Item0: 'Mix'

Using alsaaudio, one could do:

>>> import alsaaudio
>>> m = alsaaudio.Mixer('Mono Output Select')
>>> m.getenum()
('Mix', ['Mix', 'Mic'])

This method will return an empty tuple if the mixer is not an enumerated control.

Mixer.getmute()

Return a list indicating the current mute setting for each channel. 0 means not muted, 1 means muted.

This method will fail if the mixer has no playback switch capabilities.

Mixer.getrange([direction])

Return the volume range of the ALSA mixer controlled by this object.

The optional direction argument can be either PCM_PLAYBACK or PCM_CAPTURE, which is relevant if the mixer can control both playback and capture volume. The default value is PCM_PLAYBACK if the mixer has playback channels, otherwise it is PCM_CAPTURE.

Mixer.getrec()

Return a list indicating the current record mute setting for each channel. 0 means not recording, 1 means recording.

This method will fail if the mixer has no capture switch capabilities.

Mixer.getvolume([direction])

Returns a list with the current volume settings for each channel. The list elements are integer percentages.

The optional direction argument can be either PCM_PLAYBACK or PCM_CAPTURE, which is relevant if the mixer can control both playback and capture volume. The default value is PCM_PLAYBACK if the mixer has playback channels, otherwise it is PCM_CAPTURE.

Mixer.setvolume(volume[, channel][, direction])

Change the current volume settings for this mixer. The volume argument controls the new volume setting as an integer percentage.

If the optional argument channel is present, the volume is set only for this channel. This assumes that the mixer can control the volume for the channels independently.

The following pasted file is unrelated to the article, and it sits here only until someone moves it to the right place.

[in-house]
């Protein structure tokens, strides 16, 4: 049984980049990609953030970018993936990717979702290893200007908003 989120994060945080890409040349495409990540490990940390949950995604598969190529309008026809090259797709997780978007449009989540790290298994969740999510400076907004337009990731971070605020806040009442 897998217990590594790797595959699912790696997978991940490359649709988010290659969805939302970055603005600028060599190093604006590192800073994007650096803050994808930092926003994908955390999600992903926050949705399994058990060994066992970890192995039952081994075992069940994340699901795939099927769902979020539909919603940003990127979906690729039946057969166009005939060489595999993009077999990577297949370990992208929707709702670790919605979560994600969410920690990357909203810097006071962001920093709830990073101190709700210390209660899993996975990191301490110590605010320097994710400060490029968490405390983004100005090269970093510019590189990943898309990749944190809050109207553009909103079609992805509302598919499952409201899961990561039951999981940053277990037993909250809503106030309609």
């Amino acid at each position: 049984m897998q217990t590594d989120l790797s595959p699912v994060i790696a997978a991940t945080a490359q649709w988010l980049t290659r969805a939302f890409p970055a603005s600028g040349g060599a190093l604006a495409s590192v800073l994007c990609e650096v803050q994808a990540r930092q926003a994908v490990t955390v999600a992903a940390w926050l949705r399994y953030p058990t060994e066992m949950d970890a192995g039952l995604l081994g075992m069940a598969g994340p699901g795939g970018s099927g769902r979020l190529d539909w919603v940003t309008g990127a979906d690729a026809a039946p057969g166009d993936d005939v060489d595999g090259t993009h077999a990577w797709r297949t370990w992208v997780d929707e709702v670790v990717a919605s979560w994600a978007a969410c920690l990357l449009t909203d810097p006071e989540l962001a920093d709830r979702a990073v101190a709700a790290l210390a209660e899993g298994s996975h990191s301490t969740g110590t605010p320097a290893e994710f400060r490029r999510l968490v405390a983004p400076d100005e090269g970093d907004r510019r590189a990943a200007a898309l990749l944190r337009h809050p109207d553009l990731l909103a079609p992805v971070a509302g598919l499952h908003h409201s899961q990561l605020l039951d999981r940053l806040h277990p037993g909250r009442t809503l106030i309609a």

The optional direction argument can be either PCM_PLAYBACK or PCM_CAPTURE, which is relevant if the mixer can control both playback and capture volume. The default value is PCM_PLAYBACK if the mixer has playback channels, otherwise it is PCM_CAPTURE.

Mixer.setmute(mute[, channel])

Sets the mute flag to a new value. The mute argument is either 0 for not muted, or 1 for muted.

The optional channel argument controls which channel is muted. The default is to set the mute flag for all channels.

This method will fail if the mixer has no playback mute capabilities

Mixer.setrec(capture[, channel])

Sets the capture mute flag to a new value. The capture argument is either 0 for no capture, or 1 for capture.

The optional channel argument controls which channel is changed. The default is to set the capture flag for all channels.

This method will fail if the mixer has no capture switch capabilities.

Mixer.polldescriptors()

Returns a tuple of (file descriptor, eventmask) that can be used to wait for changes on the mixer with select.poll.

The eventmask value is compatible with poll.register in the Python select module.

Mixer.handleevents()

Acknowledge events on the polldescriptors file descriptors to prevent subsequent polls from returning the same events again. Returns the number of events that were acknowledged.